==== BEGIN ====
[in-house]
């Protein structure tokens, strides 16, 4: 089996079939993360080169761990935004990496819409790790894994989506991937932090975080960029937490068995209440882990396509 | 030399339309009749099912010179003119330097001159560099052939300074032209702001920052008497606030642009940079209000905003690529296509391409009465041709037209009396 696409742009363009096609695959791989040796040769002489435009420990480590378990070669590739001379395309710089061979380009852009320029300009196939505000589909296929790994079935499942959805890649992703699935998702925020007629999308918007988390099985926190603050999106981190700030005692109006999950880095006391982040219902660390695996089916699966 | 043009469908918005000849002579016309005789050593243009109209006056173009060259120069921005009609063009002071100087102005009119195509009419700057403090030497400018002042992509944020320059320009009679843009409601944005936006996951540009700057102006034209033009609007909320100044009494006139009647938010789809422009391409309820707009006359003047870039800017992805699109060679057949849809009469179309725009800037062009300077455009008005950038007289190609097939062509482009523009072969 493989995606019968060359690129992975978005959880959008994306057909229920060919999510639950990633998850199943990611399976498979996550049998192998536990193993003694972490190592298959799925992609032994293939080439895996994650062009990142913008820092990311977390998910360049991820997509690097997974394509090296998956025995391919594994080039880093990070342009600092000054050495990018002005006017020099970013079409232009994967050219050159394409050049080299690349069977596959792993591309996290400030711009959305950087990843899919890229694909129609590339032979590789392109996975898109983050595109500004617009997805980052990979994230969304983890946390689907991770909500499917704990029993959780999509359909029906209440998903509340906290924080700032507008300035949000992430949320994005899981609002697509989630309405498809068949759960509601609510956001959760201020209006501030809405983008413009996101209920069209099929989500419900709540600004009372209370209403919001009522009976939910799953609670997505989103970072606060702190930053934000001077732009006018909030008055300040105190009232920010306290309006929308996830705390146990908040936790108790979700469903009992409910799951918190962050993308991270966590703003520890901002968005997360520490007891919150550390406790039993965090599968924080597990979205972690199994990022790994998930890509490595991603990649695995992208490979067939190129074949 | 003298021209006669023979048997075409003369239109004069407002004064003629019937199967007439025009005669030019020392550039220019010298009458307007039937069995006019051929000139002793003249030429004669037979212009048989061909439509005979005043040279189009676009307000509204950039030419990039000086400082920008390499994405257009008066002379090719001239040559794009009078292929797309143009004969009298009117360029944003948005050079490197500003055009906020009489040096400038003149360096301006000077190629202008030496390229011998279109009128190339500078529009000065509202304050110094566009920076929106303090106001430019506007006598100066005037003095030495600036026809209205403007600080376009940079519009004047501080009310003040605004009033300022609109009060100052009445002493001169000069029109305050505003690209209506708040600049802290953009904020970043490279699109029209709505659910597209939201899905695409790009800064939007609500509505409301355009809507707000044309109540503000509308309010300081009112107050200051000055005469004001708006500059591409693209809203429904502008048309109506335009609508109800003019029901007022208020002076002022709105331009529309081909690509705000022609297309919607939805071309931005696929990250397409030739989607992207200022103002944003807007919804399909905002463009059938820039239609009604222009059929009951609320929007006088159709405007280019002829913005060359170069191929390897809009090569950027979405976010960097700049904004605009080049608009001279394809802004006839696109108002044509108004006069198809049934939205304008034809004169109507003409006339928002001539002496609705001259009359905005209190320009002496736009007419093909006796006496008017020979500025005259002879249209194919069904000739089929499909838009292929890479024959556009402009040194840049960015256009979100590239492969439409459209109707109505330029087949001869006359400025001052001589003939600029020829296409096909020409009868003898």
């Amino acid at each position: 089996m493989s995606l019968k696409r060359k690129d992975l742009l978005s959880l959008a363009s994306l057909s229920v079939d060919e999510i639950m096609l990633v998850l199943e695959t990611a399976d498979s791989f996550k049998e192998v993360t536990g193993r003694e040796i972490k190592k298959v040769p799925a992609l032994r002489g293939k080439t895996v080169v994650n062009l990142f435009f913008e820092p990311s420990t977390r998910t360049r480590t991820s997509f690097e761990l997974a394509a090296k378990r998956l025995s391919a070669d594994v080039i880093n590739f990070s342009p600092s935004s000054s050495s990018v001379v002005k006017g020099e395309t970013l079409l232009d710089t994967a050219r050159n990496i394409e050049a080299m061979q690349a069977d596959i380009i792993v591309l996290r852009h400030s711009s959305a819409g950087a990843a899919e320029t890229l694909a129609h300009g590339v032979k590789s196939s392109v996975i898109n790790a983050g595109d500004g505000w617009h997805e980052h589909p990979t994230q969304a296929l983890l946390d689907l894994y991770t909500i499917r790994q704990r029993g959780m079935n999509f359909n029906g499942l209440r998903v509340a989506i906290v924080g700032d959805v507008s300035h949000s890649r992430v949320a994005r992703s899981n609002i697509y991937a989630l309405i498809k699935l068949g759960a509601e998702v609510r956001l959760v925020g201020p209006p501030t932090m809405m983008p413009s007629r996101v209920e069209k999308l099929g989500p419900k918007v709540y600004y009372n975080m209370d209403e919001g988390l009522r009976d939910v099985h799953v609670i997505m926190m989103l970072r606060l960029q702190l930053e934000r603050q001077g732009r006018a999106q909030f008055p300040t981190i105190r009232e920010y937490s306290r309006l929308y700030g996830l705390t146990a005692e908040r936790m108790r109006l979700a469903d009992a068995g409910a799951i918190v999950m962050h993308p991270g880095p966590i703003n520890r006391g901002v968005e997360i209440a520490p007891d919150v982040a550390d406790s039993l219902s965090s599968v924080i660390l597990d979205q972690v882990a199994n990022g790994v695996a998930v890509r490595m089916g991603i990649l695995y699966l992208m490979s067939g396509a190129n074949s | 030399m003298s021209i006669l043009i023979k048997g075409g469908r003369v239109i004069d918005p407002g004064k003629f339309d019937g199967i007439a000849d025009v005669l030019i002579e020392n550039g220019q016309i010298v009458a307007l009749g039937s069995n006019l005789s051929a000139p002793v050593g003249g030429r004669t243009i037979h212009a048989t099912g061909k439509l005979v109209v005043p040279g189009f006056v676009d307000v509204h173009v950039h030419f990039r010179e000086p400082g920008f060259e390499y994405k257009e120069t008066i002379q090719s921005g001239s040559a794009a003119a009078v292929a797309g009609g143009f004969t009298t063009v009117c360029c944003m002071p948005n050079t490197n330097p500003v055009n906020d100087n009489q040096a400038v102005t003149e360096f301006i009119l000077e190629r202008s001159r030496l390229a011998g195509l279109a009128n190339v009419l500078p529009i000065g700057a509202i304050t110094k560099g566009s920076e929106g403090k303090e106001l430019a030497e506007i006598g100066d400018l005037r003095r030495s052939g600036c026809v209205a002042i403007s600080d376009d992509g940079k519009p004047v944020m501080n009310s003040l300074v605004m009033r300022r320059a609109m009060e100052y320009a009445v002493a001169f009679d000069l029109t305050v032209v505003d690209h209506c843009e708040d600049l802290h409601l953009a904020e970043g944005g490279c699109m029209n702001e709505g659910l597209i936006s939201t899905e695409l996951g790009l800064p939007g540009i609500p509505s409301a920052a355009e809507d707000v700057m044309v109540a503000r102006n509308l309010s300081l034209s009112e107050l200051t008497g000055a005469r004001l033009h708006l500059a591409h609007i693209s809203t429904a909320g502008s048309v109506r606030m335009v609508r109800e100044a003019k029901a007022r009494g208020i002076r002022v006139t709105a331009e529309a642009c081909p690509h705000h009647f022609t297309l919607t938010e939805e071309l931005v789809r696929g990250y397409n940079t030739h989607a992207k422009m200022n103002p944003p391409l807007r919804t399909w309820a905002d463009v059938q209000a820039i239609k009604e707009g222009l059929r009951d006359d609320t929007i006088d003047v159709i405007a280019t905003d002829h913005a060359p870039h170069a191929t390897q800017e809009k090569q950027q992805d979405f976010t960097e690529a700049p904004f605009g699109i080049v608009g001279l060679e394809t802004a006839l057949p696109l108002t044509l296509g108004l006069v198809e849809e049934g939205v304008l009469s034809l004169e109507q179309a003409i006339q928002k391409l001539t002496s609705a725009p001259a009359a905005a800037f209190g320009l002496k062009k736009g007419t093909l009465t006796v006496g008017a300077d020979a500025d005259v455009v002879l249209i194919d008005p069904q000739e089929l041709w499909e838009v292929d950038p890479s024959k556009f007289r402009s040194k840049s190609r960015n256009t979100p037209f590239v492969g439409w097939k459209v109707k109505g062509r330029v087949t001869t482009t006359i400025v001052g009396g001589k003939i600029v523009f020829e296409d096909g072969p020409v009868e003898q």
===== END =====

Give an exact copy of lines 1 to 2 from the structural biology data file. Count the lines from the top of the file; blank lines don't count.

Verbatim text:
[in-house]
């Protein structure tokens, strides 16, 4: 089996079939993360080169761990935004990496819409790790894994989506991937932090975080960029937490068995209440882990396509 | 030399339309009749099912010179003119330097001159560099052939300074032209702001920052008497606030642009940079209000905003690529296509391409009465041709037209009396 696409742009363009096609695959791989040796040769002489435009420990480590378990070669590739001379395309710089061979380009852009320029300009196939505000589909296929790994079935499942959805890649992703699935998702925020007629999308918007988390099985926190603050999106981190700030005692109006999950880095006391982040219902660390695996089916699966 | 043009469908918005000849002579016309005789050593243009109209006056173009060259120069921005009609063009002071100087102005009119195509009419700057403090030497400018002042992509944020320059320009009679843009409601944005936006996951540009700057102006034209033009609007909320100044009494006139009647938010789809422009391409309820707009006359003047870039800017992805699109060679057949849809009469179309725009800037062009300077455009008005950038007289190609097939062509482009523009072969 493989995606019968060359690129992975978005959880959008994306057909229920060919999510639950990633998850199943990611399976498979996550049998192998536990193993003694972490190592298959799925992609032994293939080439895996994650062009990142913008820092990311977390998910360049991820997509690097997974394509090296998956025995391919594994080039880093990070342009600092000054050495990018002005006017020099970013079409232009994967050219050159394409050049080299690349069977596959792993591309996290400030711009959305950087990843899919890229694909129609590339032979590789392109996975898109983050595109500004617009997805980052990979994230969304983890946390689907991770909500499917704990029993959780999509359909029906209440998903509340906290924080700032507008300035949000992430949320994005899981609002697509989630309405498809068949759960509601609510956001959760201020209006501030809405983008413009996101209920069209099929989500419900709540600004009372209370209403919001009522009976939910799953609670997505989103970072606060702190930053934000001077732009006018909030008055300040105190009232920010306290309006929308996830705390146990908040936790108790979700469903009992409910799951918190962050993308991270966590703003520890901002968005997360520490007891919150550390406790039993965090599968924080597990979205972690199994990022790994998930890509490595991603990649695995992208490979067939190129074949 | 003298021209006669023979048997075409003369239109004069407002004064003629019937199967007439025009005669030019020392550039220019010298009458307007039937069995006019051929000139002793003249030429004669037979212009048989061909439509005979005043040279189009676009307000509204950039030419990039000086400082920008390499994405257009008066002379090719001239040559794009009078292929797309143009004969009298009117360029944003948005050079490197500003055009906020009489040096400038003149360096301006000077190629202008030496390229011998279109009128190339500078529009000065509202304050110094566009920076929106303090106001430019506007006598100066005037003095030495600036026809209205403007600080376009940079519009004047501080009310003040605004009033300022609109009060100052009445002493001169000069029109305050505003690209209506708040600049802290953009904020970043490279699109029209709505659910597209939201899905695409790009800064939007609500509505409301355009809507707000044309109540503000509308309010300081009112107050200051000055005469004001708006500059591409693209809203429904502008048309109506335009609508109800003019029901007022208020002076002022709105331009529309081909690509705000022609297309919607939805071309931005696929990250397409030739989607992207200022103002944003807007919804399909905002463009059938820039239609009604222009059929009951609320929007006088159709405007280019002829913005060359170069191929390897809009090569950027979405976010960097700049904004605009080049608009001279394809802004006839696109108002044509108004006069198809049934939205304008034809004169109507003409006339928002001539002496609705001259009359905005209190320009002496736009007419093909006796006496008017020979500025005259002879249209194919069904000739089929499909838009292929890479024959556009402009040194840049960015256009979100590239492969439409459209109707109505330029087949001869006359400025001052001589003939600029020829296409096909020409009868003898």